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Endpoint detection and response (EDR) is a cybersecurity solution that continuously monitors security-related threat information and endpoint data to detect and respond to ransomware and other kinds of malware. It provides visibility into security incidents occurring on endpoints—such as mobile devices, desktop computers, laptops, embedded devices and servers—to prevent damage and future attacks. This article discusses the importance of EDR solutions, how they work and the types of threats they can detect.
The Importance of EDR Solutions
According to the Identity Theft Resource Center, nearly 294 million people were impacted by 1,682 data breaches at U.S. corporations in 2021. As cyber threats grow more sophisticated and frequent, and remote work more common, these advanced attacks have become more difficult to identify in real time. Therefore, it’s important for organizations to prioritize cybersecurity measures that can deflect, analyze and respond to the constant barrage of cyberattacks. EDR solutions can provide a number of features that improve an organization’s cybersecurity risk management, including:
- Improved visibility—EDR solutions continuously collect data and analytics before compiling them into a single, centralized system. These insights can give security teams full visibility into the state of a network’s endpoints from a single console.
- Rapid investigations—Since EDR solutions automate data collection and processing, security teams can gain rapid context regarding incidents and take steps to quickly remediate them.
- Remediation automation—Security teams can allow EDR solutions to automatically perform certain incident response activities based on predefined rules, enabling them to block or rapidly remediate incidents.
- Contextualized threat hunting—The continuous data collection and analysis provided by EDR solutions can allow threat hunters to identify and investigate potential signs of an existing issue.
How Do EDR Solutions Work?
EDR solutions offer advanced threat detection, investigation and response capabilities—including incident data search and investigation triage, suspicious activity validation, threat hunting, and malicious activity detection and containment—by constantly analyzing events from endpoints to identify suspicious activity. These tools provide continuous and comprehensive visibility into what is happening in real time by recording activities and events taking place on endpoints and all workloads. By generating alerts, security teams can uncover, investigate and remediate issues. The primary functions of an EDR security system include:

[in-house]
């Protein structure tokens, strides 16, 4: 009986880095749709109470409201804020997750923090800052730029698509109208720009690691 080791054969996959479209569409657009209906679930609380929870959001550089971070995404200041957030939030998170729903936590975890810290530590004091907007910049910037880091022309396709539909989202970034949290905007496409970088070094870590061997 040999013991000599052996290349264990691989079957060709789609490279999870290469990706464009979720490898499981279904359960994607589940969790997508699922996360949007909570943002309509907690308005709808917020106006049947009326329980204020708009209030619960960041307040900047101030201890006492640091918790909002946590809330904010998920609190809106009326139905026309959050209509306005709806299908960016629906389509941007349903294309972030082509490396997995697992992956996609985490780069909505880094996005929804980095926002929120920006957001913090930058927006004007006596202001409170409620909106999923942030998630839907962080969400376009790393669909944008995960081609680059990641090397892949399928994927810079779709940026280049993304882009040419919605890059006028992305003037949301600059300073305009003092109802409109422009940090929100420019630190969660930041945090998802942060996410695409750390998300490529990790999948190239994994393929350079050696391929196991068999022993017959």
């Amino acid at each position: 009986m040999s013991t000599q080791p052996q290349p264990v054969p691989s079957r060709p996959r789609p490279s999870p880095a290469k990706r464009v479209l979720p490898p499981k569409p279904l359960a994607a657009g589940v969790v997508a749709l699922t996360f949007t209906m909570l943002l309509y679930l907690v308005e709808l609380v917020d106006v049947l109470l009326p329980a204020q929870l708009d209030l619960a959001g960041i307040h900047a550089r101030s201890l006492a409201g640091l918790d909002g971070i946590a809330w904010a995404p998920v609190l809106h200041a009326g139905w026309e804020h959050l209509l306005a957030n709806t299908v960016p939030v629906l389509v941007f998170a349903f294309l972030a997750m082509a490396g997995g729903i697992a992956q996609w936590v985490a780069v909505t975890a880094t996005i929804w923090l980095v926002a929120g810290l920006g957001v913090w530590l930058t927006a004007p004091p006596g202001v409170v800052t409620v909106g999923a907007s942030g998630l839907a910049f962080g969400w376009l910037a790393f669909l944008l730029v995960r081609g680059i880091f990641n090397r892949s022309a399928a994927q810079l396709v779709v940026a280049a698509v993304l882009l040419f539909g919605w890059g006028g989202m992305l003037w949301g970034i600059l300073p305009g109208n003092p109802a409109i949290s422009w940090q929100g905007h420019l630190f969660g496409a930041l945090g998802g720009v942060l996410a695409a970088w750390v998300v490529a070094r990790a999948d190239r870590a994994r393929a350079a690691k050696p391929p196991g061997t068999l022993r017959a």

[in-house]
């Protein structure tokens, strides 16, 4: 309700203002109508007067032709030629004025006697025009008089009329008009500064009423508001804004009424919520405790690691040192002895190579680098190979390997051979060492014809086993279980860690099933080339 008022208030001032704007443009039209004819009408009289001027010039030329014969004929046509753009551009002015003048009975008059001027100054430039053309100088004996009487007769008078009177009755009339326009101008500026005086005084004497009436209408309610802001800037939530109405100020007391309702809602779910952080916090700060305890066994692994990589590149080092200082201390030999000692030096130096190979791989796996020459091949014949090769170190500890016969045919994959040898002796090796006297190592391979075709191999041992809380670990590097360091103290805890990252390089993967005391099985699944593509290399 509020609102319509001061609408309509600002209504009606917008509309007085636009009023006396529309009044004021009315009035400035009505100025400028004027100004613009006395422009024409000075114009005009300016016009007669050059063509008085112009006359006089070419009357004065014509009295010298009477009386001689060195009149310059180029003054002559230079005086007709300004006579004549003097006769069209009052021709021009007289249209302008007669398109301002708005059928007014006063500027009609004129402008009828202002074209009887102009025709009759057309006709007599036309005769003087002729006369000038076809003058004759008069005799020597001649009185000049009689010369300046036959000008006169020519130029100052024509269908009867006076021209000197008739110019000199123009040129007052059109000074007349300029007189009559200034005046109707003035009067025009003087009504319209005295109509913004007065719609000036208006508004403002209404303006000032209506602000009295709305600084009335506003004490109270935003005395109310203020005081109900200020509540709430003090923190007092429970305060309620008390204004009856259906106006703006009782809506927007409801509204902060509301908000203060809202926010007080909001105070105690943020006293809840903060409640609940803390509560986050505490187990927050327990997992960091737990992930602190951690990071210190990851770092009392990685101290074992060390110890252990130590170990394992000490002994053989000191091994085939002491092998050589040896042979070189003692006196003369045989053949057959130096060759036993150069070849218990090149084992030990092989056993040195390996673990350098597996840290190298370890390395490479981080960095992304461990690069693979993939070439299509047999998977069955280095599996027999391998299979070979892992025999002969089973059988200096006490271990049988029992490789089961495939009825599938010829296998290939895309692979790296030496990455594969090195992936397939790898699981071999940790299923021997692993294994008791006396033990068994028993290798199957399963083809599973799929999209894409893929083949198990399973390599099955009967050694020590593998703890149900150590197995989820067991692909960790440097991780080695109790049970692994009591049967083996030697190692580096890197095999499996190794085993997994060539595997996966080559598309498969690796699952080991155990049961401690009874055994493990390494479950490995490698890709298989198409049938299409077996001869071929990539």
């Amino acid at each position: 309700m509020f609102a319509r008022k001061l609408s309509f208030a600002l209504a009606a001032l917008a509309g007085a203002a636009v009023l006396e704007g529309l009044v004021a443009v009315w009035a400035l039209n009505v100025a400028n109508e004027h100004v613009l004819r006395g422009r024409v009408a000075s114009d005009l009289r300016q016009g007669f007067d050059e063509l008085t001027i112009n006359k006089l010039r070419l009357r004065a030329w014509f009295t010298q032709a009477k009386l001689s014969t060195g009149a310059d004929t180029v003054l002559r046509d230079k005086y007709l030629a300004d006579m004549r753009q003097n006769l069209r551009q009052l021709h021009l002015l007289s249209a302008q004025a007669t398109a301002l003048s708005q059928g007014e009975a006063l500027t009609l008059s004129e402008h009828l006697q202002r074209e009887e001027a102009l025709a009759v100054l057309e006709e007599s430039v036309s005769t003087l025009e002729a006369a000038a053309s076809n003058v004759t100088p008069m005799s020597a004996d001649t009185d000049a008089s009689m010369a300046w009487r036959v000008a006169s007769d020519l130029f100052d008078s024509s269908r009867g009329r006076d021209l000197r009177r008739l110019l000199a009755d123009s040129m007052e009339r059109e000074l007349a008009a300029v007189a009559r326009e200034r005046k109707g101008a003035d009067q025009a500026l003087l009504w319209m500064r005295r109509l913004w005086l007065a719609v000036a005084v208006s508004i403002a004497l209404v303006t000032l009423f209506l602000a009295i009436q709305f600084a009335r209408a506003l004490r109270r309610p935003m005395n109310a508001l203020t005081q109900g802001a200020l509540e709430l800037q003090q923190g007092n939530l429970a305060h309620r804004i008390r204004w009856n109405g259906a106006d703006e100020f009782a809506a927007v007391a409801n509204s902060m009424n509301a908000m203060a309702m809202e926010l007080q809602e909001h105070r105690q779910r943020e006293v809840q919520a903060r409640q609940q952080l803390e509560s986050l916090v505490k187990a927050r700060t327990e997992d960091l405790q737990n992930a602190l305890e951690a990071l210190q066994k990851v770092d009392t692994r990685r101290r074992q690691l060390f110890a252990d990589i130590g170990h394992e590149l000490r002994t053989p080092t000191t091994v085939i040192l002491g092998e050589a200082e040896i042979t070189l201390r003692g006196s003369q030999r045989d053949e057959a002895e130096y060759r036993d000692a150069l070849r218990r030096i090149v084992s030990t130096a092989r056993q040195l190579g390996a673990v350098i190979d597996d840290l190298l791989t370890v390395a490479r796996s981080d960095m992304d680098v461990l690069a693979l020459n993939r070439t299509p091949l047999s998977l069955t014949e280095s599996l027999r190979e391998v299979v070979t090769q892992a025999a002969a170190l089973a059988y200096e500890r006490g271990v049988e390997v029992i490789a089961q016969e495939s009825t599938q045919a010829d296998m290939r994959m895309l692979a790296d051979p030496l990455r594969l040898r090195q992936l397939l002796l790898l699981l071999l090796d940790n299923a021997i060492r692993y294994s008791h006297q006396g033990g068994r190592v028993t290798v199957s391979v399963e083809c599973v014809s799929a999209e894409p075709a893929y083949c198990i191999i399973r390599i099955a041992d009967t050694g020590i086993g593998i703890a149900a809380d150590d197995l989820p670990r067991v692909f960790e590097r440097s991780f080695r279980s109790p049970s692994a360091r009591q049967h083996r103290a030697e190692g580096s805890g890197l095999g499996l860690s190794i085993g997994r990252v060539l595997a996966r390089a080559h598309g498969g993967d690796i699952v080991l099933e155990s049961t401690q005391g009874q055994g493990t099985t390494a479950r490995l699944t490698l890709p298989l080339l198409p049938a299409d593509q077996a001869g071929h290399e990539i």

- Monitoring endpoints and collecting activity data
- Analyzing data to identify threat patterns
- Using behavioral analysis to detect anomalies
- Removing or containing identified threats
- Notifying security personnel
- Researching identified threats and searching for suspicious activities
Overall, EDR solutions can be used to shorten response times for incident response teams and eliminate threats before damage is done.
What Types of Threats Do EDR Solutions Detect?
EDR is an integral part of an organization’s complete information security posture. It can detect the following threats to a network:
- Malware, including spyware, ransomware, viruses and bots
- Misuse of legitimate applications
- Stolen user credentials
- Suspicious user activity and behavior
- Fileless attacks during which malicious software is not installed and therefore more likely to be missed by anti-virus tools
EDR solutions are helpful in protecting both the enterprise and the user while also adding value to a company’s integrated approach to cybersecurity.Furthermore, they are frequently required by insurance underwriters in order to obtain cyber insurance. For more risk management guidance, contact us today.